The most obvious thing about the Canoga Park football team in 2018 is its youth. It’s everywhere.

“I’ve got maybe 6-7 seniors this year,” Head Coach Kevin Carlsen said. “And maybe 4-5 play.”

Nonetheless the Hunters are off to a 2-0 start following their 33-12 victory over Chavez High School on Aug. 24. A level of enthusiasm is starting to build, which seems a bit premature since it is still August. But the Hunters — who last played for a City football championship in 2012 — are hungry, maybe even starving, for some gridiron achievement. They’re not going to kick away any good results.

There are many different ways a season can go sideways. A key injury. Over-inflated egos. A potential great win that abruptly turns into a bad loss and hangs over the players for days, even weeks.

And yet….

Besides, very young teams need time to mature and gel. And they don’t get much younger than the Hunters whose sophomore- and junior-dominated roster is as green as their team colors.

And yet… 

One thing is certain. The team so far is proving to be a fun group for Carlsen and his staff to teach the game — and more.

“The kids are very talented, and just have to be taught and get up to the speed of the varsity level,” Carlsen said. “Their talent is there, it’s just the inexperience.

“A lot of people don’t understand the jump from JV to varsity. I have two true freshmen coming from Pop Warner to play varsity. Five sophomores that are playing right now. It’s about getting them to work hard and learn. But I love their resilience. And they are eager to learn.”

Carlsen said the Hunters junior varsity team went undefeated last year, and that promoted group has also boosted attitudes and expectations. “They are used to winning. But they also see that varsity is different. And now they are understanding it more.”

Nose guard David Argott, a senior, said he saw the positives and potential for the team during its spring and summer practices.

“I felt a lot of us could [play],” said Argott, 17. “We just had to get the chemistry together…the personal interaction between teammates.”

He’s also forthright in assessing the current state of the team.

“I don’t know right now. I’ve got to see a few more games … we’re still working to get better. Right now the defense is [ahead] of the offense.”

 And all the lessons being taught aren’t just about the game.

“Many coaches just have the relationship on the field,” Carlsen said. “But kids need your guidance and advice off the field. And it must be honest.

“We try to set the kids up for a life other than just football. The important thing is for the kids to grow up and get good jobs. One problem is accountability. That’s what we try to teach. How can you keep a job if you are constantly late for every practice? I have a business, and I tell them, ‘you couldn’t work for me if you were always late.’”

Some other team leaders besides Argott are emerging. Like Joshua Christopher, a junior, who gave the Hunters the lead for good against Chavez with a 67-yard punt return for a touchdown in the fourth quarter.

“It takes a lot of patience,” said Christopher, 16, when asked about grooming the continued development of this group of Hunters. “It takes hard work and leadership. We definitely try to steer the younger guys in the right direction and make them work hard. If they see that work ethic in us, they’ll strive for the same thing.”

Sophomore running back Jorge Hernandez, who scored three times in the Chavez game, is considered part of the future Canoga Park expects to be bright. But the knowledge being passed along by coaches and players can only do so much; experience, like yardage, sometimes must be gained slowly and painstakingly.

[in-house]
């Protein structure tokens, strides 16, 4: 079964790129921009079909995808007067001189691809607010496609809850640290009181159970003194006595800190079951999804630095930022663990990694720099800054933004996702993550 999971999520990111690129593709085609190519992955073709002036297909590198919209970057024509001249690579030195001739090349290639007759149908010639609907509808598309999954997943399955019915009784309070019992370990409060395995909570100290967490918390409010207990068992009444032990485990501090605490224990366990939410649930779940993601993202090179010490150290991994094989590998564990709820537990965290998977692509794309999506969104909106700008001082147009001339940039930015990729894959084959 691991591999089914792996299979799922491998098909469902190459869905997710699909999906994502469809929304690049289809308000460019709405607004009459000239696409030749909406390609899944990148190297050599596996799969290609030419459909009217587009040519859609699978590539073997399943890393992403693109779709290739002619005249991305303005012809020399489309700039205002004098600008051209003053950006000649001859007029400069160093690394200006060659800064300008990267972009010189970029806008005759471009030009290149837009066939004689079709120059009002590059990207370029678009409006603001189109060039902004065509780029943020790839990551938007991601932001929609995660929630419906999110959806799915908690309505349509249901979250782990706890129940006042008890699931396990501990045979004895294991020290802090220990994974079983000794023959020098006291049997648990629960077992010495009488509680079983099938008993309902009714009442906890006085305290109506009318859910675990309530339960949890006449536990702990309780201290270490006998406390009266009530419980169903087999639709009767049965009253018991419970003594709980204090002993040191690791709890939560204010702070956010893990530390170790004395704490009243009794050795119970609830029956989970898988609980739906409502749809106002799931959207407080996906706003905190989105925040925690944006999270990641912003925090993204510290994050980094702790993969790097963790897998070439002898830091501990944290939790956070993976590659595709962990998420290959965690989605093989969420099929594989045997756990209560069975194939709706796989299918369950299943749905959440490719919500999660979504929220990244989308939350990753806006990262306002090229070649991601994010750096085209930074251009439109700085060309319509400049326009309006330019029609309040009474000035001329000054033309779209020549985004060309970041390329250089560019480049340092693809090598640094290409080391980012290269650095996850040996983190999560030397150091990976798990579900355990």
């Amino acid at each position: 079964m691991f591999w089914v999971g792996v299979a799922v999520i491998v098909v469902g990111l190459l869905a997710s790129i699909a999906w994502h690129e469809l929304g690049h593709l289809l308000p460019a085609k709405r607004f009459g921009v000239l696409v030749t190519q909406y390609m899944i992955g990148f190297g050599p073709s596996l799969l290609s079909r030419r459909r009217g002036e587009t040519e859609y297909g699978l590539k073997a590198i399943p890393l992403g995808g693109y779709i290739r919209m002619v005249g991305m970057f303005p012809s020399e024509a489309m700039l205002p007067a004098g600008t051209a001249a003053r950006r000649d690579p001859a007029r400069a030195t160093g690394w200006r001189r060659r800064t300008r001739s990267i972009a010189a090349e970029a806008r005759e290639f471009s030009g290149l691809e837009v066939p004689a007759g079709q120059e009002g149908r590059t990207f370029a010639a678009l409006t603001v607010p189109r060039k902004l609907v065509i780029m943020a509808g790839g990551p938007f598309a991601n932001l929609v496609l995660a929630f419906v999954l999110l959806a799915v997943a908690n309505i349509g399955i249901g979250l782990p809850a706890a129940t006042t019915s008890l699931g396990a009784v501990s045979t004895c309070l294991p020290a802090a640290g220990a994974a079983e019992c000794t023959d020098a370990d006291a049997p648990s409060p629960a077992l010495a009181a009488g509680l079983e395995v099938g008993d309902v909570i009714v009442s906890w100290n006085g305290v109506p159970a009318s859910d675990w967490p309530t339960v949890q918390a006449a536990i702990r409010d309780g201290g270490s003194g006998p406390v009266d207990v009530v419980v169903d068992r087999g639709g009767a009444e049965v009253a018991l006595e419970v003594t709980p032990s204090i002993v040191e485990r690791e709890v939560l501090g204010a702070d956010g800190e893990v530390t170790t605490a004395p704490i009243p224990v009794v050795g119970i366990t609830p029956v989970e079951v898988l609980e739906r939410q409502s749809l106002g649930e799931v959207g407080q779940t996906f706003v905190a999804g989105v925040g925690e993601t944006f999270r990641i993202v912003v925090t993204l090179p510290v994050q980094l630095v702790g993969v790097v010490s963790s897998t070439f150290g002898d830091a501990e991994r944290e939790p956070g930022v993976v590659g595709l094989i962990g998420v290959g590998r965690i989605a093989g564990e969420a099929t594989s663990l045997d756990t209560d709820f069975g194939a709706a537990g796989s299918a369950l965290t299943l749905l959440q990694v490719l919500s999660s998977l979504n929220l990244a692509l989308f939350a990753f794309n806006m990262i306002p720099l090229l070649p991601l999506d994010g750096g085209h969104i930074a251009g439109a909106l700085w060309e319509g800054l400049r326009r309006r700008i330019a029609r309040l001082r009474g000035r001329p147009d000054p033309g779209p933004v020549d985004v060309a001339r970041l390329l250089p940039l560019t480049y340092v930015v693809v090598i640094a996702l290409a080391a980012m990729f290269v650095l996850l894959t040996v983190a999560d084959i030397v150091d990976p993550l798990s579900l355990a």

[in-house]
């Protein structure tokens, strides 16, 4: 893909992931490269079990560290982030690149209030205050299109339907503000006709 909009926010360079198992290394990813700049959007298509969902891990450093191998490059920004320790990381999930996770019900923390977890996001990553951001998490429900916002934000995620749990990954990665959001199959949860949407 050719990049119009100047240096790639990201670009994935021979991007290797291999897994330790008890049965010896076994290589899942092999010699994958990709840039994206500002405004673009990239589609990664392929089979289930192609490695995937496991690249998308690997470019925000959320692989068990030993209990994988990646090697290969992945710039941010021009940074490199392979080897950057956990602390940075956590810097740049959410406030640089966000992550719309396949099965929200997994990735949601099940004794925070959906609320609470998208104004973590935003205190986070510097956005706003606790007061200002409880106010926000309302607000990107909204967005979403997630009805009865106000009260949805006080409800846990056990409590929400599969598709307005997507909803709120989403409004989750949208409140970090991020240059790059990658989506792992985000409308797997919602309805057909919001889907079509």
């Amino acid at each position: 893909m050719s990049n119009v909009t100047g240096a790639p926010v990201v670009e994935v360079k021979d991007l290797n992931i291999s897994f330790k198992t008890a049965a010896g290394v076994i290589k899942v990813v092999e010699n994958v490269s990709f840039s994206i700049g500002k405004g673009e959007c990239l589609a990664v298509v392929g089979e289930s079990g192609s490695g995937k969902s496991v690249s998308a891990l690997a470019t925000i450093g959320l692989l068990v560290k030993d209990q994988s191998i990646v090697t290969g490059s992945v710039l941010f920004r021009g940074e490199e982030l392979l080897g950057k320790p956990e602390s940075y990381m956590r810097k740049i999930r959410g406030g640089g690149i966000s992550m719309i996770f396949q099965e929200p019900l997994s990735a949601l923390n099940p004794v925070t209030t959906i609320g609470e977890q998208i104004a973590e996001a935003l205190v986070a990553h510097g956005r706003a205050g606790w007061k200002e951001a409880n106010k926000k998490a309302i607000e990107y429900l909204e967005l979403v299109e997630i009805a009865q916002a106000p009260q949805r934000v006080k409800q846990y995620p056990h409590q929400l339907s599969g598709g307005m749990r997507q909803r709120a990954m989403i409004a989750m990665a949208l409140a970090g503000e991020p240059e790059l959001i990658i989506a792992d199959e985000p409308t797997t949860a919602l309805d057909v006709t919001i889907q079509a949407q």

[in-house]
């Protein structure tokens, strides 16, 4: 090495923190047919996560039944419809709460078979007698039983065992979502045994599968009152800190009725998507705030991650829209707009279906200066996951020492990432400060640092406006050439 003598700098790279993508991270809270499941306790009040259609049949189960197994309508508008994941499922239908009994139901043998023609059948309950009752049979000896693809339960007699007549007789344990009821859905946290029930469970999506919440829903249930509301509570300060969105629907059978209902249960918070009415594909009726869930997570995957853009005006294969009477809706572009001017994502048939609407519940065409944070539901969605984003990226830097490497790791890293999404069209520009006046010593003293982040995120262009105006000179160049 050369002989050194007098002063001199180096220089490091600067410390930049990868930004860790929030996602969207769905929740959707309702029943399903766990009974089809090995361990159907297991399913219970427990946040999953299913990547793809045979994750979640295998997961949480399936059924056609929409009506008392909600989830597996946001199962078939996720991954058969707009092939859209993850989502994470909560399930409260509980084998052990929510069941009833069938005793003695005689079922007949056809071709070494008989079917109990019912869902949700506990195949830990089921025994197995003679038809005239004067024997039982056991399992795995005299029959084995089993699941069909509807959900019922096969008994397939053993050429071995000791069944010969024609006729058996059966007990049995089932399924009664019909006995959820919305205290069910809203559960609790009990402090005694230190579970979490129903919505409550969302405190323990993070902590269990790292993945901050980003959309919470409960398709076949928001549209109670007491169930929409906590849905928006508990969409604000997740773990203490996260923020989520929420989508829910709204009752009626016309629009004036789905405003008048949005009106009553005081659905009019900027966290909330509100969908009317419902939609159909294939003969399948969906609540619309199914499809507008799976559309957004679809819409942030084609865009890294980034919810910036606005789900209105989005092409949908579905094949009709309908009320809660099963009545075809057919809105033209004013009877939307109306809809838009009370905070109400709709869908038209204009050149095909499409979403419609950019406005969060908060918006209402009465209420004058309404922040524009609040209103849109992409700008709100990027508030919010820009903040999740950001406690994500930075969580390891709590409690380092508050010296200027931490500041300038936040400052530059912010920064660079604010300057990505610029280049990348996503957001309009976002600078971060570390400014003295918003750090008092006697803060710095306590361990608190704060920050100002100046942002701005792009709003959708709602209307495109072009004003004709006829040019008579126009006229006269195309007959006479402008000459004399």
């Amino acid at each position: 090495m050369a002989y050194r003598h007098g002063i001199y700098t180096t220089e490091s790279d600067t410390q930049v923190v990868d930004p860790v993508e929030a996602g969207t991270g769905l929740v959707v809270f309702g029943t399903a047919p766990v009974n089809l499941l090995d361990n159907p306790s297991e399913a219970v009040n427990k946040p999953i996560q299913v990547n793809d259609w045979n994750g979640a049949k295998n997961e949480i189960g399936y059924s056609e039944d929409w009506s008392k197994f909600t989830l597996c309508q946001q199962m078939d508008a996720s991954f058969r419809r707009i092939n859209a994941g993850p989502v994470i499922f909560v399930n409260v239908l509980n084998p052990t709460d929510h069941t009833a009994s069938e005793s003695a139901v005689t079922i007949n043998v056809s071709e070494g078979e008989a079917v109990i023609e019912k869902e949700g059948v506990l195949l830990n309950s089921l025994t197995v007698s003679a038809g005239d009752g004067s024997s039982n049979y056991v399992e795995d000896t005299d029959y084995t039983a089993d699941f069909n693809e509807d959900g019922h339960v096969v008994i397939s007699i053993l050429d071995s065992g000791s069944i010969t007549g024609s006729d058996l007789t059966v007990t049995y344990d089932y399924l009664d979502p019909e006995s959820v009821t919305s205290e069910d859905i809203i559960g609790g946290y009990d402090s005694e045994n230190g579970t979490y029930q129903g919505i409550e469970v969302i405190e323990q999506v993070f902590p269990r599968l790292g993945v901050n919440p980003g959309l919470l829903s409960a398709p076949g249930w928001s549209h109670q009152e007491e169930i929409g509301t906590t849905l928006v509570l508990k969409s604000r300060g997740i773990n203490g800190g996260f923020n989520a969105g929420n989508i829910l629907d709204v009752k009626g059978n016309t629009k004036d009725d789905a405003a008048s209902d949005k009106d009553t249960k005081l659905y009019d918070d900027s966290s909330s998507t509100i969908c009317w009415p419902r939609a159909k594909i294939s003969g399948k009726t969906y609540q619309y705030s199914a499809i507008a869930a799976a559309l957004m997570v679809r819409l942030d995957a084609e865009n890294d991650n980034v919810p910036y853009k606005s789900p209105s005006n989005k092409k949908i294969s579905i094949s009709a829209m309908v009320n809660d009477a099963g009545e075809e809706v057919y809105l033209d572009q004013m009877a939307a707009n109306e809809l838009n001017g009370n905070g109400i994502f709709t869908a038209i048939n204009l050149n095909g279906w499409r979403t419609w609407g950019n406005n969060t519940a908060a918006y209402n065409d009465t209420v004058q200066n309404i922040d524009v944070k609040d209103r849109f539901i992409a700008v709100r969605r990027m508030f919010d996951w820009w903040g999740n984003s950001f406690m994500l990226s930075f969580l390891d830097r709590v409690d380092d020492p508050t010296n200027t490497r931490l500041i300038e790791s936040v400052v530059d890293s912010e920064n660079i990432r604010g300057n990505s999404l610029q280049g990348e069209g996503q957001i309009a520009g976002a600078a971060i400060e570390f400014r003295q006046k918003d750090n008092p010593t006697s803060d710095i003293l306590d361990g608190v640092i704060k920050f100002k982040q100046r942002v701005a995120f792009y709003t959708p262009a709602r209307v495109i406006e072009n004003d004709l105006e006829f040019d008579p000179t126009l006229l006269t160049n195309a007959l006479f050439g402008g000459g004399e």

“The older guys have a lot more experience than the younger guys. And the younger guys are still trying to get it,” said Hernandez, 15. “The [varsity] game is much faster, very competitive, and way bigger dudes out there…I haven’t been overwhelmed but I have been surprised.”

Coaches and players can develop an inextricable bond. But these days it can be hard. Relaxed CIF rules regarding transfers and eligibility — along with the naked recruiting of potential, promising talent and travel teams nudging athletes in specific directions — can often cause rapid and unexpected roster turnover. Sometimes a head coach doesn’t know which players will be there from year to year.

Carlsen is keeping his fingers crossed that this collective group will stick around, and be willing to mature together to see how far the group can go.

That will include this season. With rosters constantly in transition throughout California prep football, you have to be more willing to play for today since tomorrow is not promised.

A two-game sample is not enough to predict future success. But a good feeling is slowly permeating through the Hunters and the coaching staff. There could be a bigger reward down the road if the team continues to concentrate on the immediate game in front of it. That starts with the road game against West Adams High of Los Angeles on Aug. 30.

“We’re in Division II. If the team continues to grow athletically, by the playoffs we could match up with anybody,” Carlsen said. “I can’t be one of those coaches that says ‘we’ll win a championship’ after two games. But if we can get to the playoffs, then anything is possible. … let’s put ourselves in a position to win, and see what happens.”

The players agree.

“We’re gonna see some adversity later down in the season,” Christopher said. “But I’ve got a good feeling. I won’t go too far into the future; but if we can keep this thing going and work the way we need to in the weight room, the field — even the classroom — we can definitely go far.”

Hernandez is even more succinct.

“If we put the work in, on the field and off,” he said, “we can get to where we want to be.”

Mike Terry@fridaynitemike

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